Indeed, Easterling, who went to medical school at the University of North Carolina in the late 1970s, recalls a strong gynecology and obstetrics team at the teaching hospital. “There was a very active illegal abortion industry in North Carolina.” Because of this, these doctors were simply tired of taking care of women dying, or almost dying, from a botched illegal abortion, “and convinced the state that this was stupid,” that these deaths were unnecessary.
While access to abortion, poverty, race, and previous disease status can all aggravate a pregnancy into a life-threatening situation, Benton did not face these systemic challenges. She’s a white woman with a graduate degree who wanted and had the resources for this child and had no history of clots. She attended the UW School of Social Work in the late 1990s and got her Masters in Social Work at the UW in 2003. Her sister, brother, father, and grandfather all attended the UW. Her son Liam dreams of attending the UW, too.
While it may feel comfortable to believe all mothers in our community are giving birth safely, it’s just not true, even for those more privileged like Benton. All women in America face toxic amounts of stress when pregnant; Kim Kardashian was told she would be taking a significant risk to her life if she became pregnant again after her first child; Serena Williams made headlines after her doctors ignored her weariness of blood clots, and the athlete almost died as a result; indeed, Beyonce was on bed rest for a month before an emergency cesarean section to save her and her twins’ lives after she developed preeclampsia.
Even the most powerful and privileged women in the world cannot seem to deliver their babies without risking their lives.
But regardless of epidemiological reports and statistical averages, if any one of these new moms had not survived, it would have torn open the same hole in the universe that follows the death of any new mother. Benton, like tens of thousands of women in America each year, was pushed all too close to leaving her children behind.
Women in America are stressed out, not guaranteed paid maternity leave so they have time to fully recover, and not trusted to accurately depict their pain and apprehensions to doctors.
Benton now works with patients filing complaints at a Seattle hospital. In some ways, she sees this as the inevitable result of her own requests for help not being taken seriously. While Benton was given time off from work, it was not to focus on healing from her near-death experience.
Instead, she remembers the stress of her maternity leave; far from being relaxing, it was jam-packed with appointments for both her and Ethan.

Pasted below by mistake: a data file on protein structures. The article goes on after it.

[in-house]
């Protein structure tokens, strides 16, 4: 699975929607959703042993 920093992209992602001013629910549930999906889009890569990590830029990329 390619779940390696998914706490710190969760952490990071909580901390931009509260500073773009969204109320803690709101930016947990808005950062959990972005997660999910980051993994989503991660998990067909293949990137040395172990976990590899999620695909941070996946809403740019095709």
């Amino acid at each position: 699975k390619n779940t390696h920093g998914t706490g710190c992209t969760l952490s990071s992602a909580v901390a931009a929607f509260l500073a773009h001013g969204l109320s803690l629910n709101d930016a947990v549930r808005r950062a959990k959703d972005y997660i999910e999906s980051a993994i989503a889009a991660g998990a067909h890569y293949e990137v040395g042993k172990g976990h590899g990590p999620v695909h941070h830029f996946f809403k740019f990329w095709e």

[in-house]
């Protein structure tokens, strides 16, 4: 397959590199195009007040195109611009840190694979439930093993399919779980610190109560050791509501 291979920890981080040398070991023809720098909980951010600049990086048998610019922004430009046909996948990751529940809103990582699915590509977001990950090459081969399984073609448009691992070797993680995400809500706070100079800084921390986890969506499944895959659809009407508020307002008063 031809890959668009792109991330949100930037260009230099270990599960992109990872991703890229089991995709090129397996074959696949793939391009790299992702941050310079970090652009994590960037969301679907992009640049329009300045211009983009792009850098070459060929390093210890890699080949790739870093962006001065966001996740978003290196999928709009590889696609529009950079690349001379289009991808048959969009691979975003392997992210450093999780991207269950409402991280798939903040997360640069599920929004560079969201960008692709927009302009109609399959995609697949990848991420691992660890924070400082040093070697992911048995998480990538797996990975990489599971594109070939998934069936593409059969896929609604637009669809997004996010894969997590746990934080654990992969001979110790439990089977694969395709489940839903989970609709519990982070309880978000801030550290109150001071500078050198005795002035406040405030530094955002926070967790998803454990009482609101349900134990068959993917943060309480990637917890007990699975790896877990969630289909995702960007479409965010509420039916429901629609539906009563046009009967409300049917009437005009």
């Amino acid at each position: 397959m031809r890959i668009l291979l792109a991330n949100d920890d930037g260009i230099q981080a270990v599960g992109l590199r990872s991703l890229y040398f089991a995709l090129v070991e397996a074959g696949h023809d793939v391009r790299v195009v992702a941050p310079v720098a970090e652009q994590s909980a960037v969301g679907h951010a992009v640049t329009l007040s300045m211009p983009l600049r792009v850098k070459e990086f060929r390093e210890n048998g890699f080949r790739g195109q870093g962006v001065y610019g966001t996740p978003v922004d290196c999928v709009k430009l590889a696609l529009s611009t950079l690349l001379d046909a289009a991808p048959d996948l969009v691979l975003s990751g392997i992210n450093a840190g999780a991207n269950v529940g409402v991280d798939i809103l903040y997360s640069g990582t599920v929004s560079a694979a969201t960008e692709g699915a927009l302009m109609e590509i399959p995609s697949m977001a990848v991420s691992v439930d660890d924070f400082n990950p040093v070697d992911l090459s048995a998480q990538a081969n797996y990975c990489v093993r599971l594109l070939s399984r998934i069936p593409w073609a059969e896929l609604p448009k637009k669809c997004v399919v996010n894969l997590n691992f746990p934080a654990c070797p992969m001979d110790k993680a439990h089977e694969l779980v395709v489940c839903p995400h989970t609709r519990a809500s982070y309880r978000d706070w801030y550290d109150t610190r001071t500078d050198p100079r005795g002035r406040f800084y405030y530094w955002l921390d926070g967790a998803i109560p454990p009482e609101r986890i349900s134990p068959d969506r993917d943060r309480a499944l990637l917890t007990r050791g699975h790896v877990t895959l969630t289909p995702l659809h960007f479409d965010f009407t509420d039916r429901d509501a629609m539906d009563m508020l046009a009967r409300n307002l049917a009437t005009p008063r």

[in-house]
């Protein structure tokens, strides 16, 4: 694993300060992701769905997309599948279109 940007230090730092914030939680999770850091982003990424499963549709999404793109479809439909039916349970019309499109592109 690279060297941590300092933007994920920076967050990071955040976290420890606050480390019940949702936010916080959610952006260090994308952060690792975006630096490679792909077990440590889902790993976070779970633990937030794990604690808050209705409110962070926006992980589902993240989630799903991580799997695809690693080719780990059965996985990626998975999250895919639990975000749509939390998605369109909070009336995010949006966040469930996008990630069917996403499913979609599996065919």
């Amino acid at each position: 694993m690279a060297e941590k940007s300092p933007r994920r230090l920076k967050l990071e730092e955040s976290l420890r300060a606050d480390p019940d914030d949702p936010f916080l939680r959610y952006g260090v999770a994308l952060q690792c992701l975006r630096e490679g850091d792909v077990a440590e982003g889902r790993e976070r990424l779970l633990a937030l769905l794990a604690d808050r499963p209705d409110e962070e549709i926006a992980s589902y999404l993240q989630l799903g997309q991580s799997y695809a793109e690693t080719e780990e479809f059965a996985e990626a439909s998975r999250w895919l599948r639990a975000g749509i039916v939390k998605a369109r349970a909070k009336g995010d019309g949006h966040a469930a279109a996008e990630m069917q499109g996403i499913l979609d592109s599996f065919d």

“No one was looking at me and responding to me in a way that was affirming the nightmare that my family was in,” Benton said. “Maybe they could foresee that [everything would be okay], but we didn’t know that at the time.”
Benton looks at a picture on a shelf in her living room of her mother holding her as a baby. Ethan, who is now three years old, tells me he wants to show me his books and guides me to his room, turning around every few steps to make sure I’m still following him. We sit cross-legged in front of his tiny bookshelf packed with everything from “Green Eggs and Ham” and “Thomas the Tank Engine,” to “Hansel and Gretel” and “101 Dalmations,” classics that Benton read when she was a kid, handed down to her by her mother.
Ethan removes several of his books, pointing out the good guys and bad guys in each one before moving onto the next. Finally, he settles on “The Lion King” and stares fondly at the front cover for a minute. He points at Mufasa, Simba’s dad, on the cover, and says, “He loves his dad."
Ethan continues to explain how much Simba and his dad loved each other and concludes it was because Mufasa carried Simba in his belly. At this point, his mother is standing in the doorway, smiling at him. She corrects him, telling Ethan that it was in fact the lioness, Sarabi, who carried Simba in her belly before he was born. Ethan looks back down at the book. He says that Simba loves his mother very much, too, and gives the lioness on the book cover a kiss before heading to the kitchen in the pursuit of candy with his mother behind him.
Editor's Note: The cover photo for this article is courtesy of the Benton family. Sarah Benton’s son, Ethan, spent nearly 10 days in the neonatal intensive care unit after he was born one month before his due date in 2015.
Reporter Ash Shah and Assistant Health & Wellness Editor Mac Murray contributed research to this article.
Reach Health & Wellness Editor Manisha Jha at email@example.com. Twitter: @manishajha_